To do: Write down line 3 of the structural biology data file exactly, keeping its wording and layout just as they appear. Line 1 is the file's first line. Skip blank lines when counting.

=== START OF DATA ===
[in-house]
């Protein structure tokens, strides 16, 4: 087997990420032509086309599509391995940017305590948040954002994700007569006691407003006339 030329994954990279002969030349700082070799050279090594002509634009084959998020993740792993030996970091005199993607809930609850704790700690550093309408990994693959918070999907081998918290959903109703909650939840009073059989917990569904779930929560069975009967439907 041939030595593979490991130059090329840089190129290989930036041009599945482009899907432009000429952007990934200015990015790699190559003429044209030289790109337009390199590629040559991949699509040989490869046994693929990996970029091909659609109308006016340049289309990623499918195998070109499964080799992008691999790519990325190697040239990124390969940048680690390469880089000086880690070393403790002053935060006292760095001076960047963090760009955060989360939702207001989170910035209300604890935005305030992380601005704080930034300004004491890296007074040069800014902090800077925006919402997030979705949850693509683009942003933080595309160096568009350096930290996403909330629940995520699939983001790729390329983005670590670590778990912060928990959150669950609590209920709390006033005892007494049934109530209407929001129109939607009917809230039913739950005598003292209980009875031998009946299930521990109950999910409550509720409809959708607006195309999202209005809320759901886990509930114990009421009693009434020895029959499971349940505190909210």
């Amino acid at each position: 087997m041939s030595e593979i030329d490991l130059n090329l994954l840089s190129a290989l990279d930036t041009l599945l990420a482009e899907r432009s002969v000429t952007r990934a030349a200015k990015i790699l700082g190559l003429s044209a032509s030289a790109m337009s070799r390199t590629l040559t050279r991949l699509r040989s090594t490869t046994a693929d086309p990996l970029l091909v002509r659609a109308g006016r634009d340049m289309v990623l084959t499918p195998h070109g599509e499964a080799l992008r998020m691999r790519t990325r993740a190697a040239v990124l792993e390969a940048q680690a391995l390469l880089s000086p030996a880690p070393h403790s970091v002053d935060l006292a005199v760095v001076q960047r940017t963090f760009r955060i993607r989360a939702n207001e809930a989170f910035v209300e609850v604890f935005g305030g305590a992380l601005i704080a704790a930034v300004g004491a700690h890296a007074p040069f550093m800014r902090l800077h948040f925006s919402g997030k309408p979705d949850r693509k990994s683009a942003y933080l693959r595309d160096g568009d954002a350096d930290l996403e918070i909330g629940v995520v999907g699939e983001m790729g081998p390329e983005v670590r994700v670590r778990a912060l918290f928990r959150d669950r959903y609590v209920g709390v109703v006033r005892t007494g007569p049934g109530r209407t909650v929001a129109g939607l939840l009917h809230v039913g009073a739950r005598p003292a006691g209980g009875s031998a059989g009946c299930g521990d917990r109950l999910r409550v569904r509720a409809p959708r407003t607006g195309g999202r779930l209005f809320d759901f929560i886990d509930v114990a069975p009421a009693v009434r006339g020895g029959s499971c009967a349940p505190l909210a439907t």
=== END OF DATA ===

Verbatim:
């Amino acid at each position: 087997m041939s030595e593979i030329d490991l130059n090329l994954l840089s190129a290989l990279d930036t041009l599945l990420a482009e899907r432009s002969v000429t952007r990934a030349a200015k990015i790699l700082g190559l003429s044209a032509s030289a790109m337009s070799r390199t590629l040559t050279r991949l699509r040989s090594t490869t046994a693929d086309p990996l970029l091909v002509r659609a109308g006016r634009d340049m289309v990623l084959t499918p195998h070109g599509e499964a080799l992008r998020m691999r790519t990325r993740a190697a040239v990124l792993e390969a940048q680690a391995l390469l880089s000086p030996a880690p070393h403790s970091v002053d935060l006292a005199v760095v001076q960047r940017t963090f760009r955060i993607r989360a939702n207001e809930a989170f910035v209300e609850v604890f935005g305030g305590a992380l601005i704080a704790a930034v300004g004491a700690h890296a007074p040069f550093m800014r902090l800077h948040f925006s919402g997030k309408p979705d949850r693509k990994s683009a942003y933080l693959r595309d160096g568009d954002a350096d930290l996403e918070i909330g629940v995520v999907g699939e983001m790729g081998p390329e983005v670590r994700v670590r778990a912060l918290f928990r959150d669950r959903y609590v209920g709390v109703v006033r005892t007494g007569p049934g109530r209407t909650v929001a129109g939607l939840l009917h809230v039913g009073a739950r005598p003292a006691g209980g009875s031998a059989g009946c299930g521990d917990r109950l999910r409550v569904r509720a409809p959708r407003t607006g195309g999202r779930l209005f809320d759901f929560i886990d509930v114990a069975p009421a009693v009434r006339g020895g029959s499971c009967a349940p505190l909210a439907t």